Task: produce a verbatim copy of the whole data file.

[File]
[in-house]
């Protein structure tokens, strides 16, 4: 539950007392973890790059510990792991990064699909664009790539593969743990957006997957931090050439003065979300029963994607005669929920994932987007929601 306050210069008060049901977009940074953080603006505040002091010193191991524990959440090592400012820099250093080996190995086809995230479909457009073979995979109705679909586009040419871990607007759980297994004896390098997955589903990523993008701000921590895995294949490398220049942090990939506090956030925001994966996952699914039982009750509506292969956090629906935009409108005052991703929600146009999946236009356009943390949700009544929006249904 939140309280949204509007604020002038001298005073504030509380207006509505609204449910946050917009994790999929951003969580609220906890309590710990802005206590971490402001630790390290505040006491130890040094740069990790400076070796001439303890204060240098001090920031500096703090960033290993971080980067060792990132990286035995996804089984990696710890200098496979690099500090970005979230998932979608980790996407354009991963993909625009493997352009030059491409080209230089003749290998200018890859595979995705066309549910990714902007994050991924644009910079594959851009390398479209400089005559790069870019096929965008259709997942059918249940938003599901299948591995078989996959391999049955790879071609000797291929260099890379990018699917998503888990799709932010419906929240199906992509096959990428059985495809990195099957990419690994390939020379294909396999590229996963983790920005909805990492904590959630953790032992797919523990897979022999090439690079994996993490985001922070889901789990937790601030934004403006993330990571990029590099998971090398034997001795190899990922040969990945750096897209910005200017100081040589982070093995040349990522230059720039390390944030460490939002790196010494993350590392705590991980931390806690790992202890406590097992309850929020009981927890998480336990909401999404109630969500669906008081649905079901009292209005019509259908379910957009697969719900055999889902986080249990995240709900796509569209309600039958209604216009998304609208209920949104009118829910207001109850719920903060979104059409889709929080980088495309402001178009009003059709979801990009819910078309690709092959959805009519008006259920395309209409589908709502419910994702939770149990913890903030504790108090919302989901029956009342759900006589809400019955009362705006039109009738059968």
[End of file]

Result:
[in-house]
């Protein structure tokens, strides 16, 4: 539950007392973890790059510990792991990064699909664009790539593969743990957006997957931090050439003065979300029963994607005669929920994932987007929601 306050210069008060049901977009940074953080603006505040002091010193191991524990959440090592400012820099250093080996190995086809995230479909457009073979995979109705679909586009040419871990607007759980297994004896390098997955589903990523993008701000921590895995294949490398220049942090990939506090956030925001994966996952699914039982009750509506292969956090629906935009409108005052991703929600146009999946236009356009943390949700009544929006249904 939140309280949204509007604020002038001298005073504030509380207006509505609204449910946050917009994790999929951003969580609220906890309590710990802005206590971490402001630790390290505040006491130890040094740069990790400076070796001439303890204060240098001090920031500096703090960033290993971080980067060792990132990286035995996804089984990696710890200098496979690099500090970005979230998932979608980790996407354009991963993909625009493997352009030059491409080209230089003749290998200018890859595979995705066309549910990714902007994050991924644009910079594959851009390398479209400089005559790069870019096929965008259709997942059918249940938003599901299948591995078989996959391999049955790879071609000797291929260099890379990018699917998503888990799709932010419906929240199906992509096959990428059985495809990195099957990419690994390939020379294909396999590229996963983790920005909805990492904590959630953790032992797919523990897979022999090439690079994996993490985001922070889901789990937790601030934004403006993330990571990029590099998971090398034997001795190899990922040969990945750096897209910005200017100081040589982070093995040349990522230059720039390390944030460490939002790196010494993350590392705590991980931390806690790992202890406590097992309850929020009981927890998480336990909401999404109630969500669906008081649905079901009292209005019509259908379910957009697969719900055999889902986080249990995240709900796509569209309600039958209604216009998304609208209920949104009118829910207001109850719920903060979104059409889709929080980088495309402001178009009003059709979801990009819910078309690709092959959805009519008006259920395309209409589908709502419910994702939770149990913890903030504790108090919302989901029956009342759900006589809400019955009362705006039109009738059968």